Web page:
In high-protein diets, protein contributes by 20–30% to the total daily energy intake [64]. It has been suggested that such diets may deliver a greater weight loss than lower-protein diets (15–20%) due to their satiety-promoting effects and lean body mass preservation, in addition to relatively increased diet-induced thermogenesis [65,66]. Clinical intervention studies have shown that an ad libitum high-protein diet in overweight people may lead to a weight loss of 3.8 kg in a six-month weight loss program by enhancing satiety, as opposed to a high-carbohydrate diet [67]. It has been also demonstrated that an energy-restricted, high-protein diet may provide equal or even greater weight loss and metabolic benefits compared to a high-carbohydrate diet in obese women [68]. Furthermore, weight loss studies in overweight women have shown that diets with a high dietary protein to carbohydrate ratio may exert beneficial effects on body composition, blood lipid profile, and glucose homeostasis. These benefits may be partly mediated by effects on satiety and a lower glycemic load due to lower carbohydrate intake [69,70]. A higher protein intake during weight loss may also prevent some of the inevitable loss of lean body mass and may thus enhance insulin sensitivity [71,72], although this has not been observed at a very low energy intake [73]. In overweight men and women with either insulin resistance or type 2 diabetes, a high-protein weight loss diet (28–30% protein from mixed sources) was shown to enhance fat loss by 1–2 kg over 12 weeks, particularly in women, compared with an isocaloric high-carbohydrate diet [74,75]. Taken together, higher-protein diets may facilitate weight loss when compared to lower-protein diets in the short-term (up to 6 months), but longer-term data are limited and inconsistent [66]. The optimal amount and sources of dietary protein remain also controversial. Animal-derived proteins may be positively associated with obesity and weight gain as shown in longitudinal prospective studies, while plant-derived proteins may be protective for the development of obesity [19,20]. Furthermore, dietary patterns high in protein may vary in saturated fat and nutritional composition, and concerns have been raised regarding the effects of high-protein diets on serum lipids and subsequent cardiovascular disease risk [76]. In addition, high-protein diets and especially animal-derived proteins may pose an increased risk of nephrolithiasis, diabetes mellitus and atherosclerosis, as well as progressive kidney damage in susceptible individuals [77]. Based on the above, a prudent recommendation in dietary practice would be to partially replace refined carbohydrates with protein sources that are low in saturated fat [66]. An example of high-protein diets are formula diets, which are analytically described below.

7. Formula Diets

Formula diets represent an additional evidence-based intervention in the weight management tool box. They provide a greater energy deficit than conventional hypocaloric diets and are also referred to as very-low-calorie diets (VLCD, <800 kcal/d) or low-calorie diets (LCD, 800–1200 kcal/d). They comprise ready-to-ingest meal replacements in the form of nutrient-enriched bars, soups, and drinks, which are low in carbohydrate and fat and rich in vitamins, minerals, and proteins of high biological value. As a result of drastic energy restriction, formula diets promote a substantial weight loss of 10–20 kg within 8–12 weeks [78]. After the initial phase of rapid weight loss, several strategies have been proposed to ensure weight loss maintenance and prevent weight regain, including high-protein diets, anti-obesity drugs, partial use of meal replacements, and most importantly, high levels of physical activity [79]. It has been shown that if the above strategies are pursued, weight loss maintenance is feasible after VLCDs [79]. After the desired weight loss is achieved, food is gradually reintroduced, and patients return to a healthy and balanced dietary plan. In pathophysiological terms, the reduced caloric and in particular the reduced carbohydrate content of formula diets increases circulating blood ketones and may thus reduce hyperinsulinemia of obese patients leading to sustained suppression of hunger and thus to better compliance [80]. The profound initial weight loss experienced by severely obese patients may further motivate them and promote thus adherence to the diet [78,81].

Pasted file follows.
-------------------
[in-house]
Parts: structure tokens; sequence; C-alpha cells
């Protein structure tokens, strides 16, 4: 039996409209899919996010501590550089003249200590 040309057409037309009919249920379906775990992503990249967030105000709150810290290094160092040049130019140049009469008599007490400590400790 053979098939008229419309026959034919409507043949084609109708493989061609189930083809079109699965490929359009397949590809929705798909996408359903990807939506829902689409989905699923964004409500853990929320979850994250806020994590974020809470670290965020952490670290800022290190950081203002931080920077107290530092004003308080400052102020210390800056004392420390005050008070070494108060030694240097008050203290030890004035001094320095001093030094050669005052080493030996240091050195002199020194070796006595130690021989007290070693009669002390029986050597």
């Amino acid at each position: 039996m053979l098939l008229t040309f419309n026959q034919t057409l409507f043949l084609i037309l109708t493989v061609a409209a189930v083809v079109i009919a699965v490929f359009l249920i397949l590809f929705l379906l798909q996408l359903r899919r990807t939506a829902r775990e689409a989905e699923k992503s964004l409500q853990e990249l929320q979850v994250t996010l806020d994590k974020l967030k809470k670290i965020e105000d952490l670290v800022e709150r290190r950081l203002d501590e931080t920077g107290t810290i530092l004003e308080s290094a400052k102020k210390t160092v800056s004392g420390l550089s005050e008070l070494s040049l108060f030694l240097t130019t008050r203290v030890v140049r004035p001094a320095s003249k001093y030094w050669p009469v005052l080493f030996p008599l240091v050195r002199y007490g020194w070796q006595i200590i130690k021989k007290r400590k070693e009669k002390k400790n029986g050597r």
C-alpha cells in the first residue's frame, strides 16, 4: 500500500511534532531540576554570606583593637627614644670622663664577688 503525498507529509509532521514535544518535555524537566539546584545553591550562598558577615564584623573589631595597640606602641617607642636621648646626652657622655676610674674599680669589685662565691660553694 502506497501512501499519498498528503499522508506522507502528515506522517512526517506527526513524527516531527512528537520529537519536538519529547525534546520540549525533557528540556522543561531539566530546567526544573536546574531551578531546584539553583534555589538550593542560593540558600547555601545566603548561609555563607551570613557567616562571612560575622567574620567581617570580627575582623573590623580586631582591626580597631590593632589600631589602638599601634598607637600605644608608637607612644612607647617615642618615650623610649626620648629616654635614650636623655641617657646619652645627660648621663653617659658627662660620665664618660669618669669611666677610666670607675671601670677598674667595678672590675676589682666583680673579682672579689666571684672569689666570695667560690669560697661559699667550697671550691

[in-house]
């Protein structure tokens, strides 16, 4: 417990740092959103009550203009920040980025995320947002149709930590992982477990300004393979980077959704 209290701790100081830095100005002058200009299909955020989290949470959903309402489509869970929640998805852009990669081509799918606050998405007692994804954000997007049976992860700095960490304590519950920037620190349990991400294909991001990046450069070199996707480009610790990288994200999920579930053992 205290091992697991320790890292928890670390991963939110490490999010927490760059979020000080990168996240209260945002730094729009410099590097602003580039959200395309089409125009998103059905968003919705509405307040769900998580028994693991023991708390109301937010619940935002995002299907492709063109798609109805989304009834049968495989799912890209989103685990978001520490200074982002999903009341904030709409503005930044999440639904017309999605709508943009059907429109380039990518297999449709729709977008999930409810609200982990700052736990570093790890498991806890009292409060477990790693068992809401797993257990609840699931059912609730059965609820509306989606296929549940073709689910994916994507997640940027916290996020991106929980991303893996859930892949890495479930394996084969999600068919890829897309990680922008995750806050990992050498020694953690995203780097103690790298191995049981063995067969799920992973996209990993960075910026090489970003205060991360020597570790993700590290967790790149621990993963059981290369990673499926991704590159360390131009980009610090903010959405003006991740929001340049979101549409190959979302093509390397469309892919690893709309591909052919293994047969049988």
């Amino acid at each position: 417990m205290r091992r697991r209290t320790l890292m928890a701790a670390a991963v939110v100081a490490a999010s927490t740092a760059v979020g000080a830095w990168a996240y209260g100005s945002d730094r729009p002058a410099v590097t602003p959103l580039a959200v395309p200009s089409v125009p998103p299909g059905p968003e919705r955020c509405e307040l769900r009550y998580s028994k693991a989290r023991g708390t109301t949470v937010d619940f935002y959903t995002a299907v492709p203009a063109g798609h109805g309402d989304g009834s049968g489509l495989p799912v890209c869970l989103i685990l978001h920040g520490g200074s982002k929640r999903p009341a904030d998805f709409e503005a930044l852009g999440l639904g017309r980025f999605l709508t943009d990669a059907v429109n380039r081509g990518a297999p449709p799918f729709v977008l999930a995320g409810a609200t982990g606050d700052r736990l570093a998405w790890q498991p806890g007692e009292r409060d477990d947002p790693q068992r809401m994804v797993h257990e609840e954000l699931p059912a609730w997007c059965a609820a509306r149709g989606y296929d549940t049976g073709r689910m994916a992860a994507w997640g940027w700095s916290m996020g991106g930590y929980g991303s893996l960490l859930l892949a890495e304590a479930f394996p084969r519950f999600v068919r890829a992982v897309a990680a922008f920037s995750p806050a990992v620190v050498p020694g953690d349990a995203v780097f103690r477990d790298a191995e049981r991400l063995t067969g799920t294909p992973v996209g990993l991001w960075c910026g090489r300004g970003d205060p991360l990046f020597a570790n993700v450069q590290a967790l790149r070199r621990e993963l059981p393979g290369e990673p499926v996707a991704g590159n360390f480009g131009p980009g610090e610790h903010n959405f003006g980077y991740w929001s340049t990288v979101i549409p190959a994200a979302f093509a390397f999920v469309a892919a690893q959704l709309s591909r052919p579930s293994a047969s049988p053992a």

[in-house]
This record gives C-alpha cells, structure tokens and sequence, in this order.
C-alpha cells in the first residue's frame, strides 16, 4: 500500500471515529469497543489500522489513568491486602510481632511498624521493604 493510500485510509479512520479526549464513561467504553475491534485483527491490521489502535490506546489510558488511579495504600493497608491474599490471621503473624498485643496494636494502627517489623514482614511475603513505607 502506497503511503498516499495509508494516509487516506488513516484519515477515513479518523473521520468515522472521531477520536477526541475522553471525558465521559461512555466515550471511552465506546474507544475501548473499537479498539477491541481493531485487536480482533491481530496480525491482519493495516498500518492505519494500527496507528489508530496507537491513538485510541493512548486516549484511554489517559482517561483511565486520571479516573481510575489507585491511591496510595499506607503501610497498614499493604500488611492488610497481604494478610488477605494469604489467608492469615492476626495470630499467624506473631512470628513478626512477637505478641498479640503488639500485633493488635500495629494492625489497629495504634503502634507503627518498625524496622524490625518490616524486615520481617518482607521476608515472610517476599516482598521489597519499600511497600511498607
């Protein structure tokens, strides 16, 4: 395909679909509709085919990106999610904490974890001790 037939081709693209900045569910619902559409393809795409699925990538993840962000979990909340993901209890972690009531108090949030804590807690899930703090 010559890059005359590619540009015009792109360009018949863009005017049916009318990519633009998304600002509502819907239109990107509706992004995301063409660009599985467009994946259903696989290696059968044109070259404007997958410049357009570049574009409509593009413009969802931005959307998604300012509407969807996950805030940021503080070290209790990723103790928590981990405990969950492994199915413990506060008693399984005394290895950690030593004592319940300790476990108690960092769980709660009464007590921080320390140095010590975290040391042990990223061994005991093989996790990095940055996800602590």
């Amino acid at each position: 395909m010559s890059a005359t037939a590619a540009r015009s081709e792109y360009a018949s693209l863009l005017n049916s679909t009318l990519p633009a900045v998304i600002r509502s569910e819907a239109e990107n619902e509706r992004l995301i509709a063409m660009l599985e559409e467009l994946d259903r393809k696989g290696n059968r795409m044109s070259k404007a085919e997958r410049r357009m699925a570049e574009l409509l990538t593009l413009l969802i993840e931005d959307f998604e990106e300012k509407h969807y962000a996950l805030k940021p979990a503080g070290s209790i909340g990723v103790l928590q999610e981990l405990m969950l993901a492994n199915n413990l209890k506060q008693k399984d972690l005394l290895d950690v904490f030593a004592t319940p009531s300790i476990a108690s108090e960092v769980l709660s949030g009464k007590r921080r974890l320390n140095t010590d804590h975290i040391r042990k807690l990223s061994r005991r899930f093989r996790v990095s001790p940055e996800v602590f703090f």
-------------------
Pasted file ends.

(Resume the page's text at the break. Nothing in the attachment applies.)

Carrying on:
It is important to note that formula diets are intended for short-term use of maximum 12 weeks and should be always applied in carefully selected patients under continuous medical supervision and accompanied by sufficient education and psychological support. If the above requirements are met, formula diets may deliver significant weight loss and maintenance with concomitant health benefits in terms of metabolic profile and symptomatic improvement in several subgroups of patients, such as patients with diabetes [82], osteoarthritis [83], obstructive sleep apnea [84], psoriasis [85], and more commonly, in the pre-operative period of morbidly obese patients who are planned to undergo bariatric surgery, since the reduction of liver size achieved by VLCDs may facilitate surgical manipulations [86].

8. Mediterranean Diet